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Notes From A Polite New Yorker: The Call of the American Road

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Sure, one can ride the rails and see a good bit of America that way, but a car gives you the power of self determination and destiny that Americans habitually crave.

After nearly 15 years of living without a car, it came time to join most of America in owning an automobile again. I faced the prospect of being a car owner with excitement and apprehension. My past experiences as a car owner were all bad.  

The last vehicle I owned was a 1977 Plymouth Voyager van that I gladly gave away to a charity before driving a U-Haul back to New York. My van was a big, 15-passenger van that was puke-mustard yellow with a beige white stripe. If you looked at the van at the right angle, you could faintly decipher the old lettering on the side from a church that had owned it. I bought it from a redneck in the back woods of rural North Georgia who was shirtless and drinking beer at two o'clock in the afternoon.

It was so large that it was often mistaken for the large taxi vans that were popular in Athens, Georgia at the time. I remember driving down Broad Street at night after the bars closed and crowds of drunken college students trying to hail me. It was embarrassing. 

I was not born into the standard American car culture, growing up mostly in a city. When I first moved to the suburbs, I found it strange that there were no sidewalks. Sidewalks came with civilization, just like paved roads and running water. But car culture rules the suburbs, and I adjusted quickly. I got myself a car at the first opportunity. I was a teenager and there is nothing lamer for a teenager than to be dependent on their parents for a ride (although it remains perfectly acceptable to rely on parents for food, clothing, education, life itself). 

My first car was a 1987 Plymouth Horizon. It broke down a lot. A minor accident had damaged the front end and one of the headlights wobbled, making my car look like it had a lazy eye at night. It eventually was destroyed when the engine caught fire.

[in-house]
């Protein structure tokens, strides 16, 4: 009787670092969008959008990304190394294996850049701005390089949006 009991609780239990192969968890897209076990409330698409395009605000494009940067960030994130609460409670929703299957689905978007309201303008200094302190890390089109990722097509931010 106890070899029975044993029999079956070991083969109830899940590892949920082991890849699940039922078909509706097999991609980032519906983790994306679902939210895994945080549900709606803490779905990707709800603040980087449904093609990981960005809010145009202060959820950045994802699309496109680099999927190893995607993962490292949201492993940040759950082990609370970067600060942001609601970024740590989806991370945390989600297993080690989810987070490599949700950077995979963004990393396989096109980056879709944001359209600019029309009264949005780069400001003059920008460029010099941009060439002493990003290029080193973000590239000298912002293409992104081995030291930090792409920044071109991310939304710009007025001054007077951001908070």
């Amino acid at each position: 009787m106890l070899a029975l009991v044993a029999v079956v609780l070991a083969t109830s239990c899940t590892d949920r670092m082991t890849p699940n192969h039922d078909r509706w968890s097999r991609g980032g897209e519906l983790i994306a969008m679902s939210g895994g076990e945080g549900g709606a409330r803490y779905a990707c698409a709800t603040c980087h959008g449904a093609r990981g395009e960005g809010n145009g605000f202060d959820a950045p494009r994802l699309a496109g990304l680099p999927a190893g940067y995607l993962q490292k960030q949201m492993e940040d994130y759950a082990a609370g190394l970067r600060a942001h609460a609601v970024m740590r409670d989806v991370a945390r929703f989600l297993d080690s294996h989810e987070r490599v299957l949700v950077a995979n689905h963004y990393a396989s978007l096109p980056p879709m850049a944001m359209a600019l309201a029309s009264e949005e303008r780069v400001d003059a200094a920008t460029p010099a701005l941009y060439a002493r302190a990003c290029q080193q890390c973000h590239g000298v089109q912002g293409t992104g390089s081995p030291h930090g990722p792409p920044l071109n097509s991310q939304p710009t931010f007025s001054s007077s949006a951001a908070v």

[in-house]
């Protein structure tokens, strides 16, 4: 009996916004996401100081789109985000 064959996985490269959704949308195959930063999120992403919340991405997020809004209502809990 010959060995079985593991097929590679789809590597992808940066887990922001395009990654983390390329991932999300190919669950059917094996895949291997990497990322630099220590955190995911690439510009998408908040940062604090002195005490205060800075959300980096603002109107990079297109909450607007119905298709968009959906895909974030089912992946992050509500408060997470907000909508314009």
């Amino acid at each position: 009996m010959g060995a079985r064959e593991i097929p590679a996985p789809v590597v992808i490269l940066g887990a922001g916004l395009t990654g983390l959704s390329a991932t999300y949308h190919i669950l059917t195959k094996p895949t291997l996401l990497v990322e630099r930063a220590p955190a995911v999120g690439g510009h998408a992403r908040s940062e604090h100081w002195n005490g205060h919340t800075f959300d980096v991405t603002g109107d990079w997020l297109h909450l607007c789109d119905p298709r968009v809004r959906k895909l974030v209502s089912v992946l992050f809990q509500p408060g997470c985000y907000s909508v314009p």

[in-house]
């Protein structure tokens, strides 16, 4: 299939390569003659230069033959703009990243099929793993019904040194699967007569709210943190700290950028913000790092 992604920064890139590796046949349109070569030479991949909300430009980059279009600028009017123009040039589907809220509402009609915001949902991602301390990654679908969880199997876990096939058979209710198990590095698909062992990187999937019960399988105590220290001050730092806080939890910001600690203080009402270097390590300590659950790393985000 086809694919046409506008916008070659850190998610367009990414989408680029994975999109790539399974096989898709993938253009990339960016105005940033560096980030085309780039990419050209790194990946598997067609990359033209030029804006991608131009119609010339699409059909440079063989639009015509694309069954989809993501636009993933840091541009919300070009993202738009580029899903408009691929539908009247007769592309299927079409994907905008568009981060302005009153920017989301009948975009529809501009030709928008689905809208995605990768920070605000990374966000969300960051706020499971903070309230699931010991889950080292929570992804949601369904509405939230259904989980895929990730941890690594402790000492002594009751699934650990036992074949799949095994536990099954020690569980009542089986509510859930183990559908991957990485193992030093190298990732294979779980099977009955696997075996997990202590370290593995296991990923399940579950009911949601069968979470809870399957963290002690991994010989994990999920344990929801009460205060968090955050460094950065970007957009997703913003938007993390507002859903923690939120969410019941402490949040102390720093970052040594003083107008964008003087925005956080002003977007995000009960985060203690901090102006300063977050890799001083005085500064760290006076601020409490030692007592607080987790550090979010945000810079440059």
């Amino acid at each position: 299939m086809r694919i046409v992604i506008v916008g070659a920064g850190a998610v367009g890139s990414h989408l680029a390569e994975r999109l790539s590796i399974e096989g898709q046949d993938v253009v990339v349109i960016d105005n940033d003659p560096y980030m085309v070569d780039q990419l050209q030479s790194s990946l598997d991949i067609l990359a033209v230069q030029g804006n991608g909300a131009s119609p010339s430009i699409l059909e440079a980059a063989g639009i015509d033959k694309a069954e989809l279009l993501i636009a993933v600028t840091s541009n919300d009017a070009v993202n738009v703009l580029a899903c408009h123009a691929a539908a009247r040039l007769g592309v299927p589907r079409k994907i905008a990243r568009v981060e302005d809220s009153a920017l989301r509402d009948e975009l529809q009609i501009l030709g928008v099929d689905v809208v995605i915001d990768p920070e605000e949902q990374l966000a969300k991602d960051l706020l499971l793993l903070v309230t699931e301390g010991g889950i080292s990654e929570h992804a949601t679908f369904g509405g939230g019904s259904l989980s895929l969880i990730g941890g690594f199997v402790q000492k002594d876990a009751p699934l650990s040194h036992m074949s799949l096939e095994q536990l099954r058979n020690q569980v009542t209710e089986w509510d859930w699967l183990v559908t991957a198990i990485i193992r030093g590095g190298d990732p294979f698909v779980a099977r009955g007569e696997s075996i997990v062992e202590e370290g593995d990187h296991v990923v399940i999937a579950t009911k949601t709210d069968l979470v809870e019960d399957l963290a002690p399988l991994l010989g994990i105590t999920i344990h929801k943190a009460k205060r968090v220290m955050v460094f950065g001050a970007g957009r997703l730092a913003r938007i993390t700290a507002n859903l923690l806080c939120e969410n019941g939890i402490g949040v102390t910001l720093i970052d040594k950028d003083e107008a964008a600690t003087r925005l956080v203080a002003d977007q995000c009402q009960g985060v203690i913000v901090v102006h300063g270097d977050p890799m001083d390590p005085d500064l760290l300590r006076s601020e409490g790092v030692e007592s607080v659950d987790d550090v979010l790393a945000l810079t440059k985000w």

When I moved back to New York, I relished the idea of being free from the obligations and troubles of owning an automobile. No more calling tow trucks, no more sitting in traffic or wondering nervously about strange sounds coming from the engine. After years of endless automotive headaches, I yearned to be part of the cosmopolitan class that was free from the shackles that were auto ownership. And I could get as drunk as I wanted to because someone else was always driving me home. 

But things change and now I find myself living in Queens  with a woman who has not only been accustomed to owning a car while living in New York City, she also has a space in our building's parking lot that she waited five years for and intends to keep. It was time for us to have our own. The last of my family left the city several years ago, and asking people to pick you up from the train station gets old when you're pushing 40. 

I also found myself wanting more of the unbounded freedom that comes with an automobile. One time, on a business trip, I picked up a shitty rental car from the airport in Palm Springs, Calif. and set out to find my even shittier motel. Despite the circumstances, it felt great to be behind the wheel of a car again after so much time away. The rap song 'California Love' came on the radio and I felt like I was the coolest pimp in the universe.

America, a large and vast country, is filled with the spirit of travel and adventure that we can tap most easily via the automobile. Sure, one can ride the rails and see a good bit of America that way, but a car gives you the power of self determination and destiny that Americans habitually crave. The auto took the place of the pioneer's wagon as a vehicle of continental exploration and conquest. 

It's true we've become a nation of sloths who would drive ourselves to the bathroom if we could, but it's also true that this freedom of movement made possible by cars became part of our national character long before our disabling gluttony. For better or worse, the car is part of the American way of life. 

The car fits right in with the American spirit of individuality and self reliance. Every time you need to use public transportation, you're rolling the dice on a thousand variables. People get sick on the bus, busses get stuck in traffic, people get hit by trains, signal malfunctions stop trains between stations. Taking public transportation puts a terrible amount of trust in the general public to help you get to work on time. Your best advantage is that most of the other people around you are on the same quest. If you're someone who must work nights and weekends, you're screwed. 

Admittedly, in large cities, public transportation makes sense. I will gladly endure the hell of New York's subway rush hour to avoid the hell of parking in Manhattan. I'll let a million homeless people sneeze on me before I risk getting a car towed and having to pay hundreds of dollars in tickets and fees. But the Byzantine parking laws of New York are not representative of the U.S. as a whole. And, as much as I love New York, I must admit that one needs to frequently leave New York City in order to maintain one's sanity. 

See you on the road. 

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